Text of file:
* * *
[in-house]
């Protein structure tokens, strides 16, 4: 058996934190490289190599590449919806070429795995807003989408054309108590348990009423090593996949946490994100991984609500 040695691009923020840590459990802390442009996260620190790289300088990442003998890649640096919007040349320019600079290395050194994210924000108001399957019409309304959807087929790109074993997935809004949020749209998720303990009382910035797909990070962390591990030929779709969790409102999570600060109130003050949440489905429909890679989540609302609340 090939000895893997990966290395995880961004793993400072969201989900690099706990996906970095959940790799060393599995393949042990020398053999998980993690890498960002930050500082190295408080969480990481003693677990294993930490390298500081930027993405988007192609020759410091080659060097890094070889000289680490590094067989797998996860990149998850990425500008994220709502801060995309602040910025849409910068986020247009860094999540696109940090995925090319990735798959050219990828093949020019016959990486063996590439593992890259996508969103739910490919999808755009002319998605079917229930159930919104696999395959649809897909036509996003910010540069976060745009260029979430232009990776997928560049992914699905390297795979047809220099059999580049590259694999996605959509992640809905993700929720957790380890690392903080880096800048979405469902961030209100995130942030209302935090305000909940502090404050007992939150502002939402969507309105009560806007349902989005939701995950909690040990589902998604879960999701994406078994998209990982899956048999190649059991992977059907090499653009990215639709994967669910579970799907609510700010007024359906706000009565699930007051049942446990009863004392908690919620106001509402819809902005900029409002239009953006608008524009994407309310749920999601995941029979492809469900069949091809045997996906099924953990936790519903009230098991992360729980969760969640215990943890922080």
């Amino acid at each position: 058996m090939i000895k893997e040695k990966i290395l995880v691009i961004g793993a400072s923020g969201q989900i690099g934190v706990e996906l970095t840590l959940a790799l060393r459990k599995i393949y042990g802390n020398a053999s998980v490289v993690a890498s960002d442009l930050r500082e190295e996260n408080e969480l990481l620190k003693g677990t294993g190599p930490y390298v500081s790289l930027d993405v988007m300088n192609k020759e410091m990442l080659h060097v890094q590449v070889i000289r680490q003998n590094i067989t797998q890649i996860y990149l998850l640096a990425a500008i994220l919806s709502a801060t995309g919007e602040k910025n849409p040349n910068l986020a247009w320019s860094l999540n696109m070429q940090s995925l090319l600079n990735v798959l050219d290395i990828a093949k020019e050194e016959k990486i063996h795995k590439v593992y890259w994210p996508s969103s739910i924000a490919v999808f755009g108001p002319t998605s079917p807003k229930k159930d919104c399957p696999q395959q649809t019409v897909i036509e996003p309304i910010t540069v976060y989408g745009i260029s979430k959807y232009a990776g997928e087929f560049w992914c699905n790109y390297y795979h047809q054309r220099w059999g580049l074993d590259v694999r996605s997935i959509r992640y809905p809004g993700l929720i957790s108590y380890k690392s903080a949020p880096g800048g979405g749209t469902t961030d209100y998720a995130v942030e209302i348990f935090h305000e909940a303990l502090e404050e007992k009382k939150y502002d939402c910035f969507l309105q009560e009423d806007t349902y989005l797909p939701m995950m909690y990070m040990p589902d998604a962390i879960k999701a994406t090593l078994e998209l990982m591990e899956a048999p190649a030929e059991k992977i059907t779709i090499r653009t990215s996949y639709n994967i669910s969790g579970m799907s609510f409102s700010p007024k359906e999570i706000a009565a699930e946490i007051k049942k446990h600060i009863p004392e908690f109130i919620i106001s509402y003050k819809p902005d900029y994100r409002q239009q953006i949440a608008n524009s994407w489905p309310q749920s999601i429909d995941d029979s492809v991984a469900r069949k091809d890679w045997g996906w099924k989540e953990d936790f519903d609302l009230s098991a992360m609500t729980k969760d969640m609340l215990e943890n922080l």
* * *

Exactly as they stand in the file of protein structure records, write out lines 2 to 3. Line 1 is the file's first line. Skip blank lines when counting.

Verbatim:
């Protein structure tokens, strides 16, 4: 058996934190490289190599590449919806070429795995807003989408054309108590348990009423090593996949946490994100991984609500 040695691009923020840590459990802390442009996260620190790289300088990442003998890649640096919007040349320019600079290395050194994210924000108001399957019409309304959807087929790109074993997935809004949020749209998720303990009382910035797909990070962390591990030929779709969790409102999570600060109130003050949440489905429909890679989540609302609340 090939000895893997990966290395995880961004793993400072969201989900690099706990996906970095959940790799060393599995393949042990020398053999998980993690890498960002930050500082190295408080969480990481003693677990294993930490390298500081930027993405988007192609020759410091080659060097890094070889000289680490590094067989797998996860990149998850990425500008994220709502801060995309602040910025849409910068986020247009860094999540696109940090995925090319990735798959050219990828093949020019016959990486063996590439593992890259996508969103739910490919999808755009002319998605079917229930159930919104696999395959649809897909036509996003910010540069976060745009260029979430232009990776997928560049992914699905390297795979047809220099059999580049590259694999996605959509992640809905993700929720957790380890690392903080880096800048979405469902961030209100995130942030209302935090305000909940502090404050007992939150502002939402969507309105009560806007349902989005939701995950909690040990589902998604879960999701994406078994998209990982899956048999190649059991992977059907090499653009990215639709994967669910579970799907609510700010007024359906706000009565699930007051049942446990009863004392908690919620106001509402819809902005900029409002239009953006608008524009994407309310749920999601995941029979492809469900069949091809045997996906099924953990936790519903009230098991992360729980969760969640215990943890922080």
């Amino acid at each position: 058996m090939i000895k893997e040695k990966i290395l995880v691009i961004g793993a400072s923020g969201q989900i690099g934190v706990e996906l970095t840590l959940a790799l060393r459990k599995i393949y042990g802390n020398a053999s998980v490289v993690a890498s960002d442009l930050r500082e190295e996260n408080e969480l990481l620190k003693g677990t294993g190599p930490y390298v500081s790289l930027d993405v988007m300088n192609k020759e410091m990442l080659h060097v890094q590449v070889i000289r680490q003998n590094i067989t797998q890649i996860y990149l998850l640096a990425a500008i994220l919806s709502a801060t995309g919007e602040k910025n849409p040349n910068l986020a247009w320019s860094l999540n696109m070429q940090s995925l090319l600079n990735v798959l050219d290395i990828a093949k020019e050194e016959k990486i063996h795995k590439v593992y890259w994210p996508s969103s739910i924000a490919v999808f755009g108001p002319t998605s079917p807003k229930k159930d919104c399957p696999q395959q649809t019409v897909i036509e996003p309304i910010t540069v976060y989408g745009i260029s979430k959807y232009a990776g997928e087929f560049w992914c699905n790109y390297y795979h047809q054309r220099w059999g580049l074993d590259v694999r996605s997935i959509r992640y809905p809004g993700l929720i957790s108590y380890k690392s903080a949020p880096g800048g979405g749209t469902t961030d209100y998720a995130v942030e209302i348990f935090h305000e909940a303990l502090e404050e007992k009382k939150y502002d939402c910035f969507l309105q009560e009423d806007t349902y989005l797909p939701m995950m909690y990070m040990p589902d998604a962390i879960k999701a994406t090593l078994e998209l990982m591990e899956a048999p190649a030929e059991k992977i059907t779709i090499r653009t990215s996949y639709n994967i669910s969790g579970m799907s609510f409102s700010p007024k359906e999570i706000a009565a699930e946490i007051k049942k446990h600060i009863p004392e908690f109130i919620i106001s509402y003050k819809p902005d900029y994100r409002q239009q953006i949440a608008n524009s994407w489905p309310q749920s999601i429909d995941d029979s492809v991984a469900r069949k091809d890679w045997g996906w099924k989540e953990d936790f519903d609302l009230s098991a992360m609500t729980k969760d969640m609340l215990e943890n922080l």